Olympus SP-570 UZ 'superzoom' camera
This puppy packs a protruding 20x zoom
Review The problem with many in-between/crossbreed/hybrid products is that they can suffer a little from an identity crisis...and the Olympus SP-570 UZ is no exception.
At first glance, it looks like a compact version of a DSLR: it’s got a large zoom lens at the front, an SLR-type grip and it’s a mile away from the ultra-slim compacts that slip easily into your pocket. And yet, the SP-570 UZ is designed to be used by beginners as well as experienced users. So will this camera for all seasons end up satisfying everyone or no one?
Olympus SP-570 UZ: this camera has a looooooong zoom lens
Let’s get the most obvious feature out of the way: this camera has a looooooong zoom lens, and by long we don’t mean a digital zoom that offers a pixelated mess at x500 magnification. No sir, we are talking about an optical zoom that is as long as your arm.
Okay, we exaggerate, but you have to admit that a 20x zoom offering is pretty impressive, even more so when you consider that the specification - 4.6-92.0mm F2.8-F4.5 - is equivalent to a 26-520mm lens on a 35mm camera. It’s the sort of thing James Bond would find useful on a surveillance operation.
A quick run through reveals a large lens at the front, and at the top (from left to right), a pop-up flash button next to the...er, pop-up flash, hot shoe for an external flash, large mode dial (for auto, program AE, aperture priority, shutter priority, scene, manual, movie, my mode (which saves up to four shooting modes) and guide, which helps you select the right settings for particular scenes.
Olympus Fan and here's why
My main camera is a Nikon D200 with all the expected gear. Sometimes, I just need a good point and shoot without all the weight and lens changes. This olympus camera is supurb for general purpose shooting. But the macro outdoes anything I have been able to find for truly authentic close ups. The camera is easy to use if you just don't try to make it into more than a point and shoot. I'd download examples that compete with some of the best dlsrs, but there isn't any way to do so. If you want to see them, go here: http://flickr.com/photos/29259953@N02/sets/72157606689869130/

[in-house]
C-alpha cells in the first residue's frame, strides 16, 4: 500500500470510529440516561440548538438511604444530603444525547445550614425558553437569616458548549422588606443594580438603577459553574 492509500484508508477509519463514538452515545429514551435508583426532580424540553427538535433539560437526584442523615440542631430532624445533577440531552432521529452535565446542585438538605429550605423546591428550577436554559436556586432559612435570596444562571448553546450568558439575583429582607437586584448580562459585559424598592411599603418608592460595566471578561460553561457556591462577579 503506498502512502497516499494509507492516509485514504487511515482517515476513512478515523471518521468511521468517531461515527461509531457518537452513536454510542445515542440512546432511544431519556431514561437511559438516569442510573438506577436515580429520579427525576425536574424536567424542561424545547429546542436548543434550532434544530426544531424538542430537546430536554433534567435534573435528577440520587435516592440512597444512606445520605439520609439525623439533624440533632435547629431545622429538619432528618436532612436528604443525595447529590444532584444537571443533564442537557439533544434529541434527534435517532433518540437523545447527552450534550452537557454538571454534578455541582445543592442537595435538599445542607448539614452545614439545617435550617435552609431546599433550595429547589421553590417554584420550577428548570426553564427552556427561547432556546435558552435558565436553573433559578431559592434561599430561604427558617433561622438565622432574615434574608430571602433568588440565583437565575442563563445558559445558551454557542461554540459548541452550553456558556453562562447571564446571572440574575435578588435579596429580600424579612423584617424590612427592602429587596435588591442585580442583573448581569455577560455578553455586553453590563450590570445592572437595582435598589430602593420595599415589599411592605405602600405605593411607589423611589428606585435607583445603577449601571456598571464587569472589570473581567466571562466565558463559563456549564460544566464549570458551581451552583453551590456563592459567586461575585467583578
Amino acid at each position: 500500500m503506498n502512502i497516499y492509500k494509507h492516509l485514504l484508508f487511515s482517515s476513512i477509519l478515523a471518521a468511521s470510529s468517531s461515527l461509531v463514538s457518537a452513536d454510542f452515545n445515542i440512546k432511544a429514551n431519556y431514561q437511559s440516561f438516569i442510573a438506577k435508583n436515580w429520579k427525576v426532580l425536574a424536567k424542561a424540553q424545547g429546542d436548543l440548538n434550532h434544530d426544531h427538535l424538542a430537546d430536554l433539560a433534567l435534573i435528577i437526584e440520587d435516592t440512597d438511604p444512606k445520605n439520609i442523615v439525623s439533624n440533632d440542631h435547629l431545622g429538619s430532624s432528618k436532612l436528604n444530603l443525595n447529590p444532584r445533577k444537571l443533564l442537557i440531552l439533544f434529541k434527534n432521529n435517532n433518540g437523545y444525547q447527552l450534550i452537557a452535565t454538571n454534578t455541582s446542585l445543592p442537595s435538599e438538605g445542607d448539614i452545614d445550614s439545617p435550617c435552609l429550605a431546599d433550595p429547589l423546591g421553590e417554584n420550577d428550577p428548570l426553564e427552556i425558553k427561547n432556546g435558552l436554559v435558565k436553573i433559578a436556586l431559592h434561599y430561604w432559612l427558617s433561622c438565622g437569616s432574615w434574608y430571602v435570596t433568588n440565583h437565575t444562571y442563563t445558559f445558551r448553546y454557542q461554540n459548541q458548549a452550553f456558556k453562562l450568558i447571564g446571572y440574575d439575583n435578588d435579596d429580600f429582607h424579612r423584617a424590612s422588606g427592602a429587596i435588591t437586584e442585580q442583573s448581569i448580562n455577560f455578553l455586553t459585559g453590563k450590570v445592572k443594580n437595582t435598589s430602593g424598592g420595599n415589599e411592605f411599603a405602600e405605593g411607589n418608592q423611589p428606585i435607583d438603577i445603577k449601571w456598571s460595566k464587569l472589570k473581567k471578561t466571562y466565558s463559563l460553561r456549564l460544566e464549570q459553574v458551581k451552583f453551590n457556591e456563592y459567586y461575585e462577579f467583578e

People, calm down
This is not a professional camera, of course the image won't be great but don't turn your noses up at it. They fill a void which 'daddy cameras' do not cater for. What they boast is an all-in-one solution which is overall easy to use and has some great features (compared to proper cameras). I have a friend who owns the Rebel Xt who found it too cumbersome to keep changing lenses for different shots, this usually meant that he missed the shot - so what's the point of spending all that money for a shot you missed? So he brought himself a superzoom too, purely for the convenience and speed of setup. Yeah it was relatively crap, yet he was happy with his move - why? becasue he got his shots!
You’ll find the image quality for this camera (noise, chromatic aberration, barrelling etc) to be par the course for these cheaper pro-sumer units; those can mostly be fixed in post processing if need be anyway. Thanks to image stabilisation, the user can always drop the ISO to get decent photos – I only ever use ISO 50. Apart from the loose barrel I'm dead happy with my SP550, I can take it anywhere and can get some really natural shots of people. It does everything - not brilliantly but it does it.
Anyone who ever pays RRP is crazy.
20x zoom is bad idea anyway, no matter where you attach it to, due to size, design compromises and maximum aperture. The one you mentioned, Sigma 10x 50-500 (which translates to FoV 75-750 in 35mm format) obviously lacks wide angles. You'd be better off with Tamron 18-250 or similar, if you are ready to trade picture quality and max aperture for conveniance. I know I am not. In fact, I am very happy with my Pentax K10D with couple of Limited fixed-focal lenses.